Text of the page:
Tactical Espionage Analysis: Metal Gear Solid Legacy Collection


In my previous MGS post, I spoke about my excitement for the Metal Gear Solid Legacy Collection, and how it sparked the thought to start this trip through the series. So before I get started writing about the original Metal Gear – which I have, in truth never gotten to play before now – I thought it might be worthwhile to describe just what this PS3-exclusive bundle of joy includes. The rough breakdown is as follows:


  • Metal Gear
  • Metal Gear 2
  • Metal Gear Solid
  • MGS: VR Missions
  • Metal Gear Solid 2 HD
  • Metal Gear Solid 3 HD
  • Metal Gear Peace Walker HD
  • Metal Gear Solid 4
  • MGS / MGS 2 Motion Comic


Now, if you’re like me, bulleted lists are great for conveying general information, but don’t really get at the heart of the matter. For instance, Metal Gear was a NES title that has been ported numerous times to other consoles, so what version do we have here? How many of these games are on each disc, and how many discs are there? What the heck is a “motion comic,” and is it worth my time?

The rough breakdown of the content is two discs and a download token. The download token is for digital versions of MGS and MGS: VR Missions from the Playstation Store. I think the smoothing and resolution for bigger screens is marginally better than using an original PS1 disc, but these aren’t “HD” by any means. I know that these games not being on-disc was a “deal breaker” for a lot of people online, or so they claimed; I personally wasn’t bothered too much by it.

The two discs are essentially the MGS HD Collection and MGS 4, respectively. The motion comics have been added to the first disc; MGS 4 is the “Trophy Edition” that includes, well, trophies and gets rid of some of the original version’s installation requirements. Again, this garnered rage from the internet forum crowd, who claim that Konami was just throwing together two existing discs in a “cash grab.”

As someone who already owned all of the included content except the motion comics and the 100-page mini art book that’s packaged with the game, I’m still perfectly pleased with the final product. The art book is really high-quality, all things considered, and if you expanded it to the size of most art books I have a feeling it could fetch $30 easy from fans. My response to anyone griping that they “already own all of this” would be easy: Don’t *@$#ing buy this new set! It’s not like Kojima has a gun to your head; if you feel it’s a rip-off, say so with your wallet.


All that said, this collection isn’t perfect, and the biggest flaw mirrors and issue that I had with the previous HD Collection release, and highlights a recent trend in gaming. You see, the instruction manual for this thing is an absolute joke. It includes basic controls for MGS 2-4 that run for about three pages, and then those three pages are repeated in five languages. While I have nothing against multi-lingual instructions, I do have an issue with the fact that NOWHERE in this little book is info on how to access Metal Gear / Metal Gear 2 or the motion comics. This is especially baffling considering that this content was apparently important enough to list on the back of the box and on the cover of the first disc.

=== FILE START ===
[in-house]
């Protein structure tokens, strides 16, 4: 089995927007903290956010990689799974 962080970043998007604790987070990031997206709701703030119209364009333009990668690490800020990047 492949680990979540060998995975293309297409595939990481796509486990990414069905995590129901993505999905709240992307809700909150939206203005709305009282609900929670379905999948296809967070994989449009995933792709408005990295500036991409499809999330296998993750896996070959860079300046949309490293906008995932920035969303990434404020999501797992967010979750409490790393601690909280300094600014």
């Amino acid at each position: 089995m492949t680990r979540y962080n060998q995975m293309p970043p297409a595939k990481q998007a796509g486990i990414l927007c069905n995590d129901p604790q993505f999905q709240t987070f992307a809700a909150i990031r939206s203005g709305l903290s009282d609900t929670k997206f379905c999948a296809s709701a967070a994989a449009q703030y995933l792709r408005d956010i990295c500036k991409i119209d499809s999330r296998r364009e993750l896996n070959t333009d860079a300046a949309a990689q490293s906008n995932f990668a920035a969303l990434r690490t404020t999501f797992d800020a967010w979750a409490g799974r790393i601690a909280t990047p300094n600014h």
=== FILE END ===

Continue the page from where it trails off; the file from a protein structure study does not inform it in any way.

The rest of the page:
With a little luck, you might accidentally stumble across the motion comics; with the disc in your PS3, a new option to play them pops up under the “Video” tab on the home screen. The first two games, however, are nested so deeply that you could miss them entirely. You see, from the launch screen of the HD Collection disc, you can pick between MGS 2, 3, and Peace Walker. What most people don’t know (I certainly didn’t) is that the versions of 2 & 3 included are actually the Substance and Subsistence versions, respectively.

MGS Subsistence

After each of those games was released on the PS2, they were also re-released with special editions on that console and the original Xbox. These editions contained a bunch of special features and a few small additions to the games. On the MGS 3: Subsistence disc, for example, were ports of the first two Metal Gear games. If you’ve been following me so far, the end result is that in order to play these titles, you have to put in the HD Collection disc, launch MGS 3 HD, and then find Metal Gear and Metal Gear 2 in its extras menu. If you didn’t follow me, that’s completely understandable, as it was mostly nonsense gibberish that I had to look up online while trying to get this all figured out last night.

In the end, I am very pleased with my purchase of this collection, even though I realize it’s not for everyone. If you already have the HD Collection and MGS 4, I could understand just paying to get MGS from the PSN Store, and VR Missions isn’t exactly a crucial experience. For real fans of the series, though, I don’t think $50 is too steep an asking price; and for anyone who’s never gotten to play these games, it’s an absolute win in every department.

The [amazon_link id=”B00CTKHXFO” target=”_blank” container=”” container_class=”” ]Metal Gear Solid Legacy Collection[/amazon_link] is a Playstation 3 exclusive. Check out the trailer below!


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